CLARKSVILLE, TENN. -- The family of a Vietnam-era 5th Special Forces Group soldier, Clarksville native Staff Sgt. Lawrence Woods, reported on Tuesday that his remains had been found, nearly 49 years after his plane was shot down over Cambodia in Oct. 1964.
Grandson Bobby Woods told The Leaf-Chronicle late Tuesday afternoon that his aunt, Lisa Szymanski of Fort Myers, Fla., had been contacted by representatives of the Past Conflicts Repatriation Branch in Fort Knox, Ky., and informed of the find.
"It's overwhelming," said Bobby Woods. "Today is my daughter's 5th birthday and we get this news that they found my grandfather. I just can't believe it."
'All this time'
Szymanski confirmed the news by phone at approximately 7:15 p.m.
"I still can't process this," Szymanski said of the find. "It's like, am I really hearing this after more than 48 years? They found my father?
"I still can't comprehend that this is really happening. God, I really thought I would die not knowing.
"What really hurt me, when I hung up the phone after talking to the lady from the casualty morgue, was thinking, "Oh, my God, he's been in that plane all this time."
All but one
Staff Sgt. Lawrence Woods was one of a crew of eight - five Air Force crewmembers and three Army personnel - aboard a Fairchild C-123 "Provider," which took off from Na Trang on Oct. 24, 1964 to conduct a resupply mission for ground forces operating near the border of then-South Vietnam and Cambodia.
The aircraft was hit by enemy fire and crashed near the resupply point, observed by soldiers on the ground. No parachutes were seen leaving the plane, which was completely destroyed by fire except for the tail section.
Subsequent searches located seven bodies, but Woods was not found.
In Clarksville, Steve Woods, who was 7 years old the last time he saw his father, called Tuesday, "the happiest day of my entire life.".
In his front yard on Circle Drive, there stands a memorial to his father with two flagpoles - one bearing the American flag and the other a black-and-white POW/MIA flag. It is a testament to the persistence of memory and the power of hope beyond hope.
We were living out on Dover Road with my mom and two sisters," said Steve, recounting his last memory of his father in 1963. "The thing that I remember was I was playing on the front porch.
"My dad came out of the house with his uniform on and his duffel bag and that's when he said he had to leave."
"My mom got two telegrams. One in 1964 that said he was missing, and another one in 1965 that said he was dead."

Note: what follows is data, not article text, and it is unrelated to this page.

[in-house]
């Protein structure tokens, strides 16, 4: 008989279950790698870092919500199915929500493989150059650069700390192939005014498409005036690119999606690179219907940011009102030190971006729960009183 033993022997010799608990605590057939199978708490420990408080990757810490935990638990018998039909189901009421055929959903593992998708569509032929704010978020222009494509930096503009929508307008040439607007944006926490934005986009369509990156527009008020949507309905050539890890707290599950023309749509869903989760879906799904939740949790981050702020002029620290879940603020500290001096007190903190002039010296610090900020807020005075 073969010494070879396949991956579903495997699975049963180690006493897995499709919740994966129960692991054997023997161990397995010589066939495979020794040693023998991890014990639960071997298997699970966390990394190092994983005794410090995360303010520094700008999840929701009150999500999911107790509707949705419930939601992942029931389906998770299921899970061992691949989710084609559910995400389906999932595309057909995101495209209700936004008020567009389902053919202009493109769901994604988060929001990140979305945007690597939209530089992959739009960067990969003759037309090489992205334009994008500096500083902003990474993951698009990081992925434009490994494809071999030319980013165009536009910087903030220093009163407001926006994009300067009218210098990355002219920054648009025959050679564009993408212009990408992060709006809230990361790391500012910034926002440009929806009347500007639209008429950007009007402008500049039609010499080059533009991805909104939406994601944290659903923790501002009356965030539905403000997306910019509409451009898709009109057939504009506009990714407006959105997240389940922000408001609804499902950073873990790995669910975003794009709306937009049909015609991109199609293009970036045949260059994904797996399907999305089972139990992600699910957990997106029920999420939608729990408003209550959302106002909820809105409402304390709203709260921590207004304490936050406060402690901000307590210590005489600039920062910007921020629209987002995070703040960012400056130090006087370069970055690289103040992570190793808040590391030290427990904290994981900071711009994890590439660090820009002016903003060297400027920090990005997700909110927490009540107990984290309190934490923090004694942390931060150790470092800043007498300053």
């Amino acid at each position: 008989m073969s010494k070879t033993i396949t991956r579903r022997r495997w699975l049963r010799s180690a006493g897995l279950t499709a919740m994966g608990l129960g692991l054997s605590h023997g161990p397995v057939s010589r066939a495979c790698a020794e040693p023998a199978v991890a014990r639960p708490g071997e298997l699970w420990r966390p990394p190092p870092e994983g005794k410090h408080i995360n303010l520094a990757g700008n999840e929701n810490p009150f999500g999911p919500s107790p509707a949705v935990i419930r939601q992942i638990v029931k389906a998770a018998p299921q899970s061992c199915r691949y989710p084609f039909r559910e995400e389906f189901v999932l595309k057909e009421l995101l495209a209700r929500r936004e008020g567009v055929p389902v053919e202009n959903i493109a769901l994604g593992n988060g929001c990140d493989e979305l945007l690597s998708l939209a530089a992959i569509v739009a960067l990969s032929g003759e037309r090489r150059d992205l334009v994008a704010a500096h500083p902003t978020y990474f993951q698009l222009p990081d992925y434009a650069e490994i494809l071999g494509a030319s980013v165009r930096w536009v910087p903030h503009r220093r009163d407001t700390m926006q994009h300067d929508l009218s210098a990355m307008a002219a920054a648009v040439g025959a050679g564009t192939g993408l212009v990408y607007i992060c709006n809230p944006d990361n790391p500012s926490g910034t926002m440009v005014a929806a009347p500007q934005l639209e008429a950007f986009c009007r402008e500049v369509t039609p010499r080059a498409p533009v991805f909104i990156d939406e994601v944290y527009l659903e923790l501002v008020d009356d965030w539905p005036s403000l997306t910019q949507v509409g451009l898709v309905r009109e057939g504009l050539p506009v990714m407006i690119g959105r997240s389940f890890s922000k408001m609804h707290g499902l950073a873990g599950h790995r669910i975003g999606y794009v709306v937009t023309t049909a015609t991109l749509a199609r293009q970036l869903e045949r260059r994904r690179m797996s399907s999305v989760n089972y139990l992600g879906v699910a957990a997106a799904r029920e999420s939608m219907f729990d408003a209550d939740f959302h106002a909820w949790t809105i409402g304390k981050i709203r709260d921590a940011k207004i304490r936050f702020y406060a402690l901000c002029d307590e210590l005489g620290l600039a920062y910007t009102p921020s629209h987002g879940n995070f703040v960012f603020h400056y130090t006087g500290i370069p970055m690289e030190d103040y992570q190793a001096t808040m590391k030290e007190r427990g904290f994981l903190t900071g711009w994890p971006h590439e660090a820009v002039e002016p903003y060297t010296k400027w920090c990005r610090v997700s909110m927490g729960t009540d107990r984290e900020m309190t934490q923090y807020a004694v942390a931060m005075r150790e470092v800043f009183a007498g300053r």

'I never gave up'
Steve Woods remembered the intervening years and the hard job his mother had in raising three children as the years slid by and no definitive word ever came, leaving the wound open and the questions unanswered.
"Mom passed away in 1994," Steve said as the tears came.
"I would give anything in the world if my mom could be part of this."
He gathered himself and said, "I know she is."
Others in the family gave up thinking that his father would ever be found, Steve said, insisting he didn't and telling how he begged Heaven for one thing.
"I got down on my knees," said Steve, a deeply religious man. "I said, 'Before I leave this old world, I want my dad's remains to be brought back so I can lay him to rest.'
"I never gave up on that. I held onto that. After all these years, I can close the chapter on the book of his life. The precious Lord gave me a miracle"
The word the family received is that there is supposed to be a funeral at Arlington Cemetery in the springtime. Arlington is currently backlogged by months, but Steve says he doesn't mind and considers it right that his father should be laid to rest with those he died with on that plane that went down so long ago, a half a world away.
Coincidentally, his father's unit, 5th Special Forces Group, is having its reunion in nearby Oak Grove this weekend. Steve Woods wonders if there might be some among the 5th Group veterans who remember his dad, and he hopes to be able to meet someone who might be able to share a memory or two.
It would indeed add another layer of serendipity to a week that just happens to coincide with National POW/MIA Recognition Day on Friday, the third Friday in September, set aside to honor those who have yet to make the journey home.
With this latest find, there remains only one Clarksville Vietnam-era MIA left to be brought back - Sgt. Donald Peter Gervais, who has been missing since May 1968.